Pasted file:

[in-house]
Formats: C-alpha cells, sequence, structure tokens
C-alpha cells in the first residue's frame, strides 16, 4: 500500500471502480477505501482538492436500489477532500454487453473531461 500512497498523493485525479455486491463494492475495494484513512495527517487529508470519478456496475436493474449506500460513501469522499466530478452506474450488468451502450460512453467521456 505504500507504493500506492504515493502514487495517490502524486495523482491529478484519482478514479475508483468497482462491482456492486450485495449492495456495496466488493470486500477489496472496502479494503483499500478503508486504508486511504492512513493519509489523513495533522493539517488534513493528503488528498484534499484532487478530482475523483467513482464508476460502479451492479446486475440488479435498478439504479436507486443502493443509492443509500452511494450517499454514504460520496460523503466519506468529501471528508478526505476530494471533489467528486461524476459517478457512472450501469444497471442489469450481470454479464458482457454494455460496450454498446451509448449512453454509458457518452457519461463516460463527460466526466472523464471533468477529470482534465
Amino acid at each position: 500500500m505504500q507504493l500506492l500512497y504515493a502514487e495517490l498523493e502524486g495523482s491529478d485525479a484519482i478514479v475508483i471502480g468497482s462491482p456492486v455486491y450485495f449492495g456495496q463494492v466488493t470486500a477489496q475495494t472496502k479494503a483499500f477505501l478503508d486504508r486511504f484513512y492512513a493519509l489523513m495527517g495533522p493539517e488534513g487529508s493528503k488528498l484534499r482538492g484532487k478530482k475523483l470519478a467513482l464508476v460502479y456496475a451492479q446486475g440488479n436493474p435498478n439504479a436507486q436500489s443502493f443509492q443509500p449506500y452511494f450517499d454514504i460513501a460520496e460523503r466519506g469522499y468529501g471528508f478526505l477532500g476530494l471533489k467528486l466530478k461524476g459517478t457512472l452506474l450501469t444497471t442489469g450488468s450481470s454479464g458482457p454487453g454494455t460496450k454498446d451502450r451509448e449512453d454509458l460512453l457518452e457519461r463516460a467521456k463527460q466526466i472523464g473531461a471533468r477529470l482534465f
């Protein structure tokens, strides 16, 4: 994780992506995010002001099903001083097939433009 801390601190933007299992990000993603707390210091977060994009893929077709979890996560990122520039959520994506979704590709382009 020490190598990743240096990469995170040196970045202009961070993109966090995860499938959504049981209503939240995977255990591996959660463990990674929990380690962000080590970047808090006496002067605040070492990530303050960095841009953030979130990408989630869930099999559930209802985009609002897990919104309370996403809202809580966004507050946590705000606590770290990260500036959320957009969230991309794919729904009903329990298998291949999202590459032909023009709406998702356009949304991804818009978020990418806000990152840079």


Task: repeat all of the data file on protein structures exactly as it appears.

[in-house]
Formats: C-alpha cells, sequence, structure tokens
C-alpha cells in the first residue's frame, strides 16, 4: 500500500471502480477505501482538492436500489477532500454487453473531461 500512497498523493485525479455486491463494492475495494484513512495527517487529508470519478456496475436493474449506500460513501469522499466530478452506474450488468451502450460512453467521456 505504500507504493500506492504515493502514487495517490502524486495523482491529478484519482478514479475508483468497482462491482456492486450485495449492495456495496466488493470486500477489496472496502479494503483499500478503508486504508486511504492512513493519509489523513495533522493539517488534513493528503488528498484534499484532487478530482475523483467513482464508476460502479451492479446486475440488479435498478439504479436507486443502493443509492443509500452511494450517499454514504460520496460523503466519506468529501471528508478526505476530494471533489467528486461524476459517478457512472450501469444497471442489469450481470454479464458482457454494455460496450454498446451509448449512453454509458457518452457519461463516460463527460466526466472523464471533468477529470482534465
Amino acid at each position: 500500500m505504500q507504493l500506492l500512497y504515493a502514487e495517490l498523493e502524486g495523482s491529478d485525479a484519482i478514479v475508483i471502480g468497482s462491482p456492486v455486491y450485495f449492495g456495496q463494492v466488493t470486500a477489496q475495494t472496502k479494503a483499500f477505501l478503508d486504508r486511504f484513512y492512513a493519509l489523513m495527517g495533522p493539517e488534513g487529508s493528503k488528498l484534499r482538492g484532487k478530482k475523483l470519478a467513482l464508476v460502479y456496475a451492479q446486475g440488479n436493474p435498478n439504479a436507486q436500489s443502493f443509492q443509500p449506500y452511494f450517499d454514504i460513501a460520496e460523503r466519506g469522499y468529501g471528508f478526505l477532500g476530494l471533489k467528486l466530478k461524476g459517478t457512472l452506474l450501469t444497471t442489469g450488468s450481470s454479464g458482457p454487453g454494455t460496450k454498446d451502450r451509448e449512453d454509458l460512453l457518452e457519461r463516460a467521456k463527460q466526466i472523464g473531461a471533468r477529470l482534465f
């Protein structure tokens, strides 16, 4: 994780992506995010002001099903001083097939433009 801390601190933007299992990000993603707390210091977060994009893929077709979890996560990122520039959520994506979704590709382009 020490190598990743240096990469995170040196970045202009961070993109966090995860499938959504049981209503939240995977255990591996959660463990990674929990380690962000080590970047808090006496002067605040070492990530303050960095841009953030979130990408989630869930099999559930209802985009609002897990919104309370996403809202809580966004507050946590705000606590770290990260500036959320957009969230991309794919729904009903329990298998291949999202590459032909023009709406998702356009949304991804818009978020990418806000990152840079």